Samuel Richardson was an English Baptist. Richardson was one of the formative leaders of the early Particular Baptists as he with eleven others signed the 1644 and the 1646 London Confessions of Faith. He seems to have been from Northamptonshire, northwest of London and have been “a substantial London tradesman and was certainly one of the shrewdest and most influential of the Baptist leaders in London.” He was an advocate for religious liberty and a loyal supporter of Oliver Cromwell.
Richardson defended Baptist practices and a radicalized version of the reformed monergistic belief that justification and salvation are exclusively by the grace of God in Christ. From Tobias Crisp he derived the belief that we are justified by Christ alone – before we believe. Justification is fully achieved on the cross and never depends on human faith or works. These can only be considered results of God’s work in Christ as the Holy Spirit works in those who are justified. We are justified by Christ alone and not by our believing. Faith is an evidence of “interest in Christ but not a joint-partner with Christ”, says Richardson. When we are said to be justified “by faith” this should be understood as saying that we are justified by the object of our faith, i.e. Christ, and not our own subjective faith. Faith is, says Richardson, “put for Christ”.
In his tract Justification by Christ Alone from 1647, Richardson wrote:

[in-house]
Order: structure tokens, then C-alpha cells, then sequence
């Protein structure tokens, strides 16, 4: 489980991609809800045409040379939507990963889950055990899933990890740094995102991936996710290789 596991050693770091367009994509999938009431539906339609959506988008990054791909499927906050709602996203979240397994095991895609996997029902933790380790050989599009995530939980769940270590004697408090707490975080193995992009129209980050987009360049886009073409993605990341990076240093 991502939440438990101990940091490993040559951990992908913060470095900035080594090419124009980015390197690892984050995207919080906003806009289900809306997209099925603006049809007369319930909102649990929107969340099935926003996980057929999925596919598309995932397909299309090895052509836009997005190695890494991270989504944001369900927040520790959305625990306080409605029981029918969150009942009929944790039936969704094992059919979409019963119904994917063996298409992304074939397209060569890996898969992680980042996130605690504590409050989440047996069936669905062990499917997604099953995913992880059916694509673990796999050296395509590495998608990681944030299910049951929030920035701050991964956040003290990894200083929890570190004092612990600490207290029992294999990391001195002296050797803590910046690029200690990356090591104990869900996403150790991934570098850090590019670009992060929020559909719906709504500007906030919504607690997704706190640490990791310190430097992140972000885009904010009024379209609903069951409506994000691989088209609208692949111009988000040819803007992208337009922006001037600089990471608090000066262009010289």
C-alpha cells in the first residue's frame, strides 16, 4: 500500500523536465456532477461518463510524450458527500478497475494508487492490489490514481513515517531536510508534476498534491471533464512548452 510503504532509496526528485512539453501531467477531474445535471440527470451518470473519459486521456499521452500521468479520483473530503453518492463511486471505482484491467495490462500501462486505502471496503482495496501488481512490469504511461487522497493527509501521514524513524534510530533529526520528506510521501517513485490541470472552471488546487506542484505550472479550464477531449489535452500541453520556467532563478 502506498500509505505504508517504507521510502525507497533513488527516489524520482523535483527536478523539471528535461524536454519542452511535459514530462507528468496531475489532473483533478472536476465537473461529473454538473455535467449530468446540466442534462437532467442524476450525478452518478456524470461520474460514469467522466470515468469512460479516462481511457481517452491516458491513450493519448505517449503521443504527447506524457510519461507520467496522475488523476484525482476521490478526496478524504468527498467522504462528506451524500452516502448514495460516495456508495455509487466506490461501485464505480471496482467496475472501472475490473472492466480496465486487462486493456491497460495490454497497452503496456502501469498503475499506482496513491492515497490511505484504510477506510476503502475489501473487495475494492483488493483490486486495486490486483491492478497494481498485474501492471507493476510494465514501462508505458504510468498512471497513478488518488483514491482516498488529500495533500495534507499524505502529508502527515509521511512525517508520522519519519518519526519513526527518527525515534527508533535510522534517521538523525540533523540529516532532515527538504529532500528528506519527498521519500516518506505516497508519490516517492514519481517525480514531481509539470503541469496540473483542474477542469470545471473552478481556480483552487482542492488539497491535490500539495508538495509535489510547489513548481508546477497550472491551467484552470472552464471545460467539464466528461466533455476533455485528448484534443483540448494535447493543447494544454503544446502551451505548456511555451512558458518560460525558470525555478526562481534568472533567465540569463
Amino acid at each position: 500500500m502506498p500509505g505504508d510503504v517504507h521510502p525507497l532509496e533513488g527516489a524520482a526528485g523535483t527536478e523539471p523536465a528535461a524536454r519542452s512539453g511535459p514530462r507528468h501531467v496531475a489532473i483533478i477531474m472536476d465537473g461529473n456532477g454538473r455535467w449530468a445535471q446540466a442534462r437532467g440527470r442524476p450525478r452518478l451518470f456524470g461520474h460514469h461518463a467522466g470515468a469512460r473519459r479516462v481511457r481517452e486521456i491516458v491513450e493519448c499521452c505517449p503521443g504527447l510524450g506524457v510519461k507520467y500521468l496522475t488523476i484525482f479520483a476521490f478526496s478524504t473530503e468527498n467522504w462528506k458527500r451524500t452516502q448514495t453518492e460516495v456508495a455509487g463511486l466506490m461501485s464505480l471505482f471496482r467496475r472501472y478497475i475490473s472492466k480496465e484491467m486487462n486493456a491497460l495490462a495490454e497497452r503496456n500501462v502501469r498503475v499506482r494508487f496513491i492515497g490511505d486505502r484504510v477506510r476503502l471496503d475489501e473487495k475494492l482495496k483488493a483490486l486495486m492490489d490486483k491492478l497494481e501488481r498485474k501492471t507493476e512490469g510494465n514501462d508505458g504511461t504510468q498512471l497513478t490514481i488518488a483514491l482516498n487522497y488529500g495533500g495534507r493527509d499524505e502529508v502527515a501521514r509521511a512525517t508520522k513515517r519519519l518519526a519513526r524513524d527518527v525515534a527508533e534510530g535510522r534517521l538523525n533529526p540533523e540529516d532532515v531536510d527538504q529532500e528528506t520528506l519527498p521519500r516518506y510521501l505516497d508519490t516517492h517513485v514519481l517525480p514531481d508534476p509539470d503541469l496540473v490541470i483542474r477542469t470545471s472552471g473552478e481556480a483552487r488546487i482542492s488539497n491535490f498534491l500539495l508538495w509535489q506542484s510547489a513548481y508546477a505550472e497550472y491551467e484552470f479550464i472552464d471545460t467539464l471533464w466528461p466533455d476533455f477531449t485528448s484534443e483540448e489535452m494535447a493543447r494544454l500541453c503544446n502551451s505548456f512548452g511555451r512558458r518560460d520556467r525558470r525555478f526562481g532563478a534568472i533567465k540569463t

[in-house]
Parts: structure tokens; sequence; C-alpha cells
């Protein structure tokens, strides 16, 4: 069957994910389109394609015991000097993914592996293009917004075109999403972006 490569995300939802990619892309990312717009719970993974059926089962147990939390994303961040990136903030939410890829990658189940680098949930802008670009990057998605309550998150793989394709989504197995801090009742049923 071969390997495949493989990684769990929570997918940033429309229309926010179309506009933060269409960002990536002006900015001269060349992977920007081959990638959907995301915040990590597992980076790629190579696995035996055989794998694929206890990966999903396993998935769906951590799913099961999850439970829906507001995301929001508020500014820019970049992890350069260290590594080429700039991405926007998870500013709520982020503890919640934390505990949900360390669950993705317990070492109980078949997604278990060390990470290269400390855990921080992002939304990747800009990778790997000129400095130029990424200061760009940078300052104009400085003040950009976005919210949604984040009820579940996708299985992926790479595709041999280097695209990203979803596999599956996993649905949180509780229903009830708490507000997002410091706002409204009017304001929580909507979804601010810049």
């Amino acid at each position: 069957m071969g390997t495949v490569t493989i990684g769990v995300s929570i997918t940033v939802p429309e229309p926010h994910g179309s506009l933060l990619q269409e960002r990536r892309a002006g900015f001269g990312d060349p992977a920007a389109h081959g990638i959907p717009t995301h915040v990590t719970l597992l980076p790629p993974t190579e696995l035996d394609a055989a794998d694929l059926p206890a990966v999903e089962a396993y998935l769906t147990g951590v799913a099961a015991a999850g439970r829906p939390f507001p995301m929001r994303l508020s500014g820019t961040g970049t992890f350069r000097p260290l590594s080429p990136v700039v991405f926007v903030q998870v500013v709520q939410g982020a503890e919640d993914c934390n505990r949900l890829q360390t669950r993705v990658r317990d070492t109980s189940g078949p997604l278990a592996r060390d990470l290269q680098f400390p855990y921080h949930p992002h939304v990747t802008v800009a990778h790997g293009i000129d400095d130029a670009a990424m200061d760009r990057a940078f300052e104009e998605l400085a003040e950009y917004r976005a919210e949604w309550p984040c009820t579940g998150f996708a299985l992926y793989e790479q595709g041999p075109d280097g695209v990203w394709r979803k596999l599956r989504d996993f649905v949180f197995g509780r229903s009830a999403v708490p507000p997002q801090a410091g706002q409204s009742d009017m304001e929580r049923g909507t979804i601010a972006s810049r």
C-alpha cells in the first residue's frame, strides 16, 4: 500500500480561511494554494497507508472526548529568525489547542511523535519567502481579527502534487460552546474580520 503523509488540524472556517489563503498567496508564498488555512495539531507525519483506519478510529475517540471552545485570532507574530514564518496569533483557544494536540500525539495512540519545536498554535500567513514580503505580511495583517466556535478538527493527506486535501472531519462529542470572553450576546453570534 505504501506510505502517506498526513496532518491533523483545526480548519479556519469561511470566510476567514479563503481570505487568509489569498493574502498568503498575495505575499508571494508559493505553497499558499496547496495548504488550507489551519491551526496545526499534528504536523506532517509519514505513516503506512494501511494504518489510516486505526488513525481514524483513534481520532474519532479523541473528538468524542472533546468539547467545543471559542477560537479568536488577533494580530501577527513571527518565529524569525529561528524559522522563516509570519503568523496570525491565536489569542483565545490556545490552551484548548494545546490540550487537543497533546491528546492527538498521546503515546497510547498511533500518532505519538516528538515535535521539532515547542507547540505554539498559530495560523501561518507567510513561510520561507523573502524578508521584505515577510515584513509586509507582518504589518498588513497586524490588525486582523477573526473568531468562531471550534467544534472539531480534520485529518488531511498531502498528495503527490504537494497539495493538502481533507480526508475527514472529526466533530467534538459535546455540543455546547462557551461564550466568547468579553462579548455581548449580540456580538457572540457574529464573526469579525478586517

“[W]e grant God has decreed the end and the means, and whatsoever God has decreed shall unavoidably come to pass. But we deny that faith is any means of our Redemption, Justification, or Salvation. Nothing but the Lord Jesus Christ is the means of our salvation. There are means that are necessary to the revealing and enjoying the comfort of it, as the Holy Spirit and ministers to reveal it and faith to receive it; also, there be fruits and effects of the love of God, as faith, love, and obedience to Christ…yet these are no means of our salvation.”
“It is not for the glory of God to impose endless torments on any. Glory consisteth not in imposing great and terrible punishments; that belongeth to cruelty, and is abhorred by the light of nature. Glory consisteth in great mercy and forgiveness (Ex. 34:6-7). The greater the mercy and forgiveness, the greater is the grace, and the more ti redounds to the glory of God. “Love covereth all sins” (Prov. 10:12). If man’s “glory is to pass over transgression” (Prov. 19:11), much more is it for the glory of God to do so. God made all things, and doeth all things for his glory; he seeketh his glory in the exceeding greatness and “riches of his grace” (Eph. 2:7). It is more for his glory to save all, than to save a few. “By the righteousness of one, the free gift came upon all men unto justification of life” (Rom. 5:18). Sin could not hinder Manasses, Mary Magdalen, persecutors, and wicked prodigals, from finding mercy. It cannot be that cruelty dwells in God, who is love, and whose goodness is unsearchable, past finding out, far above all we can ask or think. There is such a confused noise among men, of the grace and love of God, so many voices that we are in confusion, and know not what to make of it. Look above, and hearken to the sweet voice in the region of love. What are the voices in heaven? they agree in one: no voice comes from heaven, but love, peace, and good will to man.” (A discourse of the torments of hell, pp. 95-96)